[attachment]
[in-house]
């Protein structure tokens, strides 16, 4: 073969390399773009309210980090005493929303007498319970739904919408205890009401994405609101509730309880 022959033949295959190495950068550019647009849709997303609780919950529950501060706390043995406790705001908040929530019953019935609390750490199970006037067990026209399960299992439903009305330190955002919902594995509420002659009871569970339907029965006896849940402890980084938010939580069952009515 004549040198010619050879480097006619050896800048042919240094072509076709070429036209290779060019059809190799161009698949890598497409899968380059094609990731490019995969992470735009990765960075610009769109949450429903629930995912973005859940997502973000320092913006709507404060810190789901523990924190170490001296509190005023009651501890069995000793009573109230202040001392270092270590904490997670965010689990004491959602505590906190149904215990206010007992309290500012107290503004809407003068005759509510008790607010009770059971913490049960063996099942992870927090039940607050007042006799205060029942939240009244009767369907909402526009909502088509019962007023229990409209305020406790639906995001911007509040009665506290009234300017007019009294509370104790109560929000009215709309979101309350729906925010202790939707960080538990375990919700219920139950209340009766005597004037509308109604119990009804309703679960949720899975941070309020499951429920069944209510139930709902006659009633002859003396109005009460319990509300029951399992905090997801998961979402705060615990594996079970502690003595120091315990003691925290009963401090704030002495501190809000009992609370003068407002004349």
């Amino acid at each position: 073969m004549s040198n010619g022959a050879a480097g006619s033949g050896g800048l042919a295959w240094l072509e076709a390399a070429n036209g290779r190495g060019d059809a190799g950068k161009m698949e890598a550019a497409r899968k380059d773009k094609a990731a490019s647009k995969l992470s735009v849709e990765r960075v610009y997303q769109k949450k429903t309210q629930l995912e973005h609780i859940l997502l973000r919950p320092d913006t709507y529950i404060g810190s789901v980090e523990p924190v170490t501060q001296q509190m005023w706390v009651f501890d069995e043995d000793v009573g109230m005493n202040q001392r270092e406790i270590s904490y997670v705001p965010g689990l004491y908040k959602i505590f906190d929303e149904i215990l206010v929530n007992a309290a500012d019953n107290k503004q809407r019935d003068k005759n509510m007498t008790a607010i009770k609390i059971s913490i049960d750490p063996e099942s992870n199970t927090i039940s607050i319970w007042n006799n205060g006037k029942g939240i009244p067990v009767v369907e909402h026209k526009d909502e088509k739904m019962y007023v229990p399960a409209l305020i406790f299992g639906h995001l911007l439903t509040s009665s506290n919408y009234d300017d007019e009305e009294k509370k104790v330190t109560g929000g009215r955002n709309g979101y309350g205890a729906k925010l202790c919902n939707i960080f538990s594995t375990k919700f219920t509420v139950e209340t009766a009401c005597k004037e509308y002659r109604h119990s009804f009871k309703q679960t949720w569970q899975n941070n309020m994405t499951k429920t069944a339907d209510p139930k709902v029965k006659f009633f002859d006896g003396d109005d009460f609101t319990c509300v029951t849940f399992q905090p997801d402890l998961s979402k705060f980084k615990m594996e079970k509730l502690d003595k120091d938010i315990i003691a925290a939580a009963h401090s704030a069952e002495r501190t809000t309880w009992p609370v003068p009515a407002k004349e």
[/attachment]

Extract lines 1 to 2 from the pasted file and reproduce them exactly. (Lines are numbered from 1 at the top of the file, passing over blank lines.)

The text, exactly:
[in-house]
């Protein structure tokens, strides 16, 4: 073969390399773009309210980090005493929303007498319970739904919408205890009401994405609101509730309880 022959033949295959190495950068550019647009849709997303609780919950529950501060706390043995406790705001908040929530019953019935609390750490199970006037067990026209399960299992439903009305330190955002919902594995509420002659009871569970339907029965006896849940402890980084938010939580069952009515 004549040198010619050879480097006619050896800048042919240094072509076709070429036209290779060019059809190799161009698949890598497409899968380059094609990731490019995969992470735009990765960075610009769109949450429903629930995912973005859940997502973000320092913006709507404060810190789901523990924190170490001296509190005023009651501890069995000793009573109230202040001392270092270590904490997670965010689990004491959602505590906190149904215990206010007992309290500012107290503004809407003068005759509510008790607010009770059971913490049960063996099942992870927090039940607050007042006799205060029942939240009244009767369907909402526009909502088509019962007023229990409209305020406790639906995001911007509040009665506290009234300017007019009294509370104790109560929000009215709309979101309350729906925010202790939707960080538990375990919700219920139950209340009766005597004037509308109604119990009804309703679960949720899975941070309020499951429920069944209510139930709902006659009633002859003396109005009460319990509300029951399992905090997801998961979402705060615990594996079970502690003595120091315990003691925290009963401090704030002495501190809000009992609370003068407002004349």